One possible reason that human energy fields can affect electronic energy fields is that our modern day electronics all contain quartz crystals which help the internal clocks keep time, and which also help transmit and receive signals. The computer is electrifying and vibrating the quartz using a magnetic field, so if your personal energy field is strong enough, it could affect and even change the frequency at which the crystal is vibrating.

If you are experiencing an abnormal level of computer or electronic weirdness, it could be because you too are experiencing disturbances with your energy field. If this experience is sudden and out of the blue, review how you’re feeling. Are you stressed out, angry, or feeling any other strong emotion that could be causing the problem? If you are overly emotional for any reason, try to find ways to calm your emotions and see if that helps the problem. If you’re sick or rundown, give yourself some extra TLC and see if the problem is still occurring once you’re better.

If you experience these disturbances all the time, such as the man I know who cannot keep a digital camera for longer than a few months because they just stop working, you could have a larger problem with your energy field, one that may be corrected by finding ways to re-ground yourself, along with visiting an energy specialist, such as a Reiki practitioner, who can re-attune and align your chakras (the energy centers at particular points throughout the body).

You can also correct the problem by keeping particular stones or crystals around your desk, to help mitigate the effects of your electric field. Some good crystals to use for this purpose are: black tourmaline, tourmalated quartz, hematite, smokey quartz, or unakite. When you are experiencing effects, either wear the stones, or place them on your desk while you’re working.

While the scientific results are still out on this phenomenon, what do you believe? As humans, can our energy fields affect our electronics? Leave us a comment and tell us your thoughts.


Julie Strier is a freelance writer who wants to help you ease the stress of your technological woes. Email: julie@mybusinesswriter.com. Website:www.mybusinesswriter.com.

How to Reuse or Recycle Your Old Computer

Broken Computer

Image Credit: Youngthousands

Last time your computer died, what did you do with it? Did you use it for parts? Did you recycle it? Or did you just throw it away with the rest of the household trash.

If you just threw it away, you may want to reconsider your actions the next time you are placed in a similar situation.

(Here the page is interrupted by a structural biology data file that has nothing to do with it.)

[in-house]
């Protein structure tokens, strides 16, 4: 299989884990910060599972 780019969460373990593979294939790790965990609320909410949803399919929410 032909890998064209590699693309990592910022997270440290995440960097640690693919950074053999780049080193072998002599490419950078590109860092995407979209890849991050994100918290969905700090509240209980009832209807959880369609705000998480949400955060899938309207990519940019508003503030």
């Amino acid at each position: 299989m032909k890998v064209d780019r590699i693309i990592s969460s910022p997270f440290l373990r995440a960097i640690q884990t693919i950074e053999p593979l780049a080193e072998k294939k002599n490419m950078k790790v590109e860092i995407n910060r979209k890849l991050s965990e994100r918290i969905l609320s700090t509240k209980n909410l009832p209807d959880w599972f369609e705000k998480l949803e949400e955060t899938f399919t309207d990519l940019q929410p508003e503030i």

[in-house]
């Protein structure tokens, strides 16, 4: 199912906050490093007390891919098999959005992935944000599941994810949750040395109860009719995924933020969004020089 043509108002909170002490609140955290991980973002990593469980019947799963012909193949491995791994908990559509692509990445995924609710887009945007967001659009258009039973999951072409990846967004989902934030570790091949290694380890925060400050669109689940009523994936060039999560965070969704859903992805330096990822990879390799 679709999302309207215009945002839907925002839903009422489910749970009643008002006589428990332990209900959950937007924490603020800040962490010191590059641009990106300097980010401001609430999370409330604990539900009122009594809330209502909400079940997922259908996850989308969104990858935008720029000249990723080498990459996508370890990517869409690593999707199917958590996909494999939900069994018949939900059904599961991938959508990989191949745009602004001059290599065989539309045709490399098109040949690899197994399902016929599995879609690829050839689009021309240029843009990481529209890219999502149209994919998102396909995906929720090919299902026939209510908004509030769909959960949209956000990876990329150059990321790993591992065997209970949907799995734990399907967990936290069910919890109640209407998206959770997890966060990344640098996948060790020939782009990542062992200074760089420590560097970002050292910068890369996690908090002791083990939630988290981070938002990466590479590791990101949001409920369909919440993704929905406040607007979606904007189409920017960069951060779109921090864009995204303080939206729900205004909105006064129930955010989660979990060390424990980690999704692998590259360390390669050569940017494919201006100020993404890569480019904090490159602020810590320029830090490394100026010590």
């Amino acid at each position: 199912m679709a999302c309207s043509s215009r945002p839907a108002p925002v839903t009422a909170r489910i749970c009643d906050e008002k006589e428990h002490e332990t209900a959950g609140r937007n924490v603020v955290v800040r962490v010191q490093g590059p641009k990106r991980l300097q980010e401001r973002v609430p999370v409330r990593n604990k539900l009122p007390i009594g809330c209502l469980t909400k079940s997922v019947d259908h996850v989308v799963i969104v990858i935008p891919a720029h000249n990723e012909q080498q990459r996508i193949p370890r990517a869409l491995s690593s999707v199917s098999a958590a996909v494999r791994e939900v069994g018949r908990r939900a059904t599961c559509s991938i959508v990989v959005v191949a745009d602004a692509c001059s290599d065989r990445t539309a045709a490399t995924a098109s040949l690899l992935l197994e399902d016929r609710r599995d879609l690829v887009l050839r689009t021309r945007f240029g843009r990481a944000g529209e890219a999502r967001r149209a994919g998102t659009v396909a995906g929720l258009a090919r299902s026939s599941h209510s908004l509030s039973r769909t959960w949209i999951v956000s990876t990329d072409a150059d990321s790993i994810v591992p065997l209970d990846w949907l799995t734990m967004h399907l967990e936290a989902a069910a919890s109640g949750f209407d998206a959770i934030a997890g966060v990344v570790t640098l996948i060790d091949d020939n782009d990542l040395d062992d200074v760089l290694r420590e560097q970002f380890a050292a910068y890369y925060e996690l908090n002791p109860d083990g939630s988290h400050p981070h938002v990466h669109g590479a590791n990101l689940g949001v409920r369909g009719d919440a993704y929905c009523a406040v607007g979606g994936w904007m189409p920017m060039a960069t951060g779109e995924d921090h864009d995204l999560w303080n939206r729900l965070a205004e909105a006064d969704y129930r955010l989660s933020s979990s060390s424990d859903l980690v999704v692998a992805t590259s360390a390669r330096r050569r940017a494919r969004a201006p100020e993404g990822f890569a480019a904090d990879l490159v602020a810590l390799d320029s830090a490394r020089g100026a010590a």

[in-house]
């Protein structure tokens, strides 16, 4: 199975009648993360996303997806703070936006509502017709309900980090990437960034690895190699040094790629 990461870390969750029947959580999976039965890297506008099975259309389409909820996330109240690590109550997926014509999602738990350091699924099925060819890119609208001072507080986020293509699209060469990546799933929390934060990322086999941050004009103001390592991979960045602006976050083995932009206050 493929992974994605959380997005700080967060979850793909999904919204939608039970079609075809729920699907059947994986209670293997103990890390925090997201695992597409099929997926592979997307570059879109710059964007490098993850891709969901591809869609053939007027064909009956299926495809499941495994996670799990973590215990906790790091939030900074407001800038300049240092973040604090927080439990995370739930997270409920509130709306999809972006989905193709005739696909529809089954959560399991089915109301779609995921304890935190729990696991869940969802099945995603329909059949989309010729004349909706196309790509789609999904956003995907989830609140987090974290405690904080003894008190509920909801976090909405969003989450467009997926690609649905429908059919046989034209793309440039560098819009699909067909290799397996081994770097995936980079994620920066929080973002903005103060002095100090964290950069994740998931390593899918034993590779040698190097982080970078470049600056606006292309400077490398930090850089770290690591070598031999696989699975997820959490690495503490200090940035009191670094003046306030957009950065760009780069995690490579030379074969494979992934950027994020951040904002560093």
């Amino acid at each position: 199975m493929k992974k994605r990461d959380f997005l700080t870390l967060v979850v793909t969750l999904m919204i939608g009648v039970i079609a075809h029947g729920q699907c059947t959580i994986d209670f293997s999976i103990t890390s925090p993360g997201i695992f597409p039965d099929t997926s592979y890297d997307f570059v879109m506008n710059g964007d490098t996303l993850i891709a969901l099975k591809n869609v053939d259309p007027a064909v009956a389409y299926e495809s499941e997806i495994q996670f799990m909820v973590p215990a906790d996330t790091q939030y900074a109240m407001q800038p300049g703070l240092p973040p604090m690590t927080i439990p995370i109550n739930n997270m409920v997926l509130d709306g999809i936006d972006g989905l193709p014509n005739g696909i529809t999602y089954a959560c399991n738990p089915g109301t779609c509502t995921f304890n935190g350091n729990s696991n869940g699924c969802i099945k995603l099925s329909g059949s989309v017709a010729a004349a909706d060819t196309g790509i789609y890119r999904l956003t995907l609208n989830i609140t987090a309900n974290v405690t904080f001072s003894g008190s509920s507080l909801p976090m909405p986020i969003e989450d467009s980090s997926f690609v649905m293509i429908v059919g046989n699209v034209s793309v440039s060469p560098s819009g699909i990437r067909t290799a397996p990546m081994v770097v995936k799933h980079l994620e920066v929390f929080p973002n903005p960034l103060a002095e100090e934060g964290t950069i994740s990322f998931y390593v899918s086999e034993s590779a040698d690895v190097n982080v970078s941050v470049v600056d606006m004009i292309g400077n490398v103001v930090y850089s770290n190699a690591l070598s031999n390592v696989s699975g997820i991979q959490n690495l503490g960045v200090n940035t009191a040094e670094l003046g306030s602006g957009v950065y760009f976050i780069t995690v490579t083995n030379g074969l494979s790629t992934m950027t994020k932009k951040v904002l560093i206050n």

Each year in the U.S. alone, over 50 million computers are disposed. Not recycled, not reused, but thrown, ultimately, into a landfill.

The problem is that computers (and other electronics) are full of all sorts of heavy metals and chemicals which can leech into the earth. In fact, several regions of Asia are reporting high levels of lead pollution because of the large levels of electronic scrap in those areas.

That’s because the U.S. (and several other countries), routinely export broken and scrap electronics to other countries, so that cheap labor can be used to process out any usable parts and valuable metals for reselling. Anything unusable ends up in the soil, polluting the earth and causing health problems for the residents.

Next time you’re faced with a dead computer, try one of these solutions instead of the trash.

Reuse

Typically when a computer “dies” the whole thing isn’t unusable, just certain key components. Rather than trash the entire thing, why not see if you have a use for the parts.

If your hard drive still works, put it in your new computer, or use it as a backup drive.  If you’re technically inclined, and your computer is new enough, you could use the working parts to lower the cost of building your new system.

Also remember that just because your computer died, doesn’t mean you have to get rid of everything. If your keyboard, mouse, speakers, and other peripherals still work then there is no need to get rid of them.

Recycle

Keep in mind that your ability to reuse your parts will depend on their age. If your computer is more than three or four years old, you are probably better off recycling it. There are many recycling centers and programs setup to help people properly recycle their computers. Using one of these centers or programs ensures that your computer doesn’t end up in a landfill, harming the environment.

Here are some resources for next time you need to recycle electronics.

Did you do something aside from reusing or recycling last time your computer died? Leave us a comment and tell us what you did.


Julie Strier is a freelance writer who wants to help you dispose of your technology properly. Email: julie@mybusinesswriter.com. Website:www.mybusinesswriter.com.